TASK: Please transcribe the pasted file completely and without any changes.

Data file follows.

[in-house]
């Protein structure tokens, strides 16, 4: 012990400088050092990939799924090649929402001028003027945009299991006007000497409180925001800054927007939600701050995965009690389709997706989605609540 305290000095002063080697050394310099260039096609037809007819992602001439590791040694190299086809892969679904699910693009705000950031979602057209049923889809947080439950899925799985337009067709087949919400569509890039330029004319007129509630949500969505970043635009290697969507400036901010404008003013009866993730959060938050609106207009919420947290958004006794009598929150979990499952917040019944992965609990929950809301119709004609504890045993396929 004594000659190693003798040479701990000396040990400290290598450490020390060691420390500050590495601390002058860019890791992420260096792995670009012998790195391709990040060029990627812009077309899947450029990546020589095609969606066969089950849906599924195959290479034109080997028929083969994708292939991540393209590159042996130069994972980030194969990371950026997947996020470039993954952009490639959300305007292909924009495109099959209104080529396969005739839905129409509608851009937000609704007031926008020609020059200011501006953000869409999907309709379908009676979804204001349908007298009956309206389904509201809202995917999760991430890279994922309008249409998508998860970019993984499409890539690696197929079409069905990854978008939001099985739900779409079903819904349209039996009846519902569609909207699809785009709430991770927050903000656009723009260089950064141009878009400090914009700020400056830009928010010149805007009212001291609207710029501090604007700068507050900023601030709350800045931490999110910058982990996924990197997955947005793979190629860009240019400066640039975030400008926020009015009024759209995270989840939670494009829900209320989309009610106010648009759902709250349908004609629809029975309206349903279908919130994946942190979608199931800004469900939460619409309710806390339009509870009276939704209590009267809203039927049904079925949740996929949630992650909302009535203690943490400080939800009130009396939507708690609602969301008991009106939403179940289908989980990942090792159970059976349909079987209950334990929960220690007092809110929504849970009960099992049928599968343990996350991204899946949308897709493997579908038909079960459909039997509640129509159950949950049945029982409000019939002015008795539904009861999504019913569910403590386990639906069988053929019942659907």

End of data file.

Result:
[in-house]
């Protein structure tokens, strides 16, 4: 012990400088050092990939799924090649929402001028003027945009299991006007000497409180925001800054927007939600701050995965009690389709997706989605609540 305290000095002063080697050394310099260039096609037809007819992602001439590791040694190299086809892969679904699910693009705000950031979602057209049923889809947080439950899925799985337009067709087949919400569509890039330029004319007129509630949500969505970043635009290697969507400036901010404008003013009866993730959060938050609106207009919420947290958004006794009598929150979990499952917040019944992965609990929950809301119709004609504890045993396929 004594000659190693003798040479701990000396040990400290290598450490020390060691420390500050590495601390002058860019890791992420260096792995670009012998790195391709990040060029990627812009077309899947450029990546020589095609969606066969089950849906599924195959290479034109080997028929083969994708292939991540393209590159042996130069994972980030194969990371950026997947996020470039993954952009490639959300305007292909924009495109099959209104080529396969005739839905129409509608851009937000609704007031926008020609020059200011501006953000869409999907309709379908009676979804204001349908007298009956309206389904509201809202995917999760991430890279994922309008249409998508998860970019993984499409890539690696197929079409069905990854978008939001099985739900779409079903819904349209039996009846519902569609909207699809785009709430991770927050903000656009723009260089950064141009878009400090914009700020400056830009928010010149805007009212001291609207710029501090604007700068507050900023601030709350800045931490999110910058982990996924990197997955947005793979190629860009240019400066640039975030400008926020009015009024759209995270989840939670494009829900209320989309009610106010648009759902709250349908004609629809029975309206349903279908919130994946942190979608199931800004469900939460619409309710806390339009509870009276939704209590009267809203039927049904079925949740996929949630992650909302009535203690943490400080939800009130009396939507708690609602969301008991009106939403179940289908989980990942090792159970059976349909079987209950334990929960220690007092809110929504849970009960099992049928599968343990996350991204899946949308897709493997579908038909079960459909039997509640129509159950949950049945029982409000019939002015008795539904009861999504019913569910403590386990639906069988053929019942659907």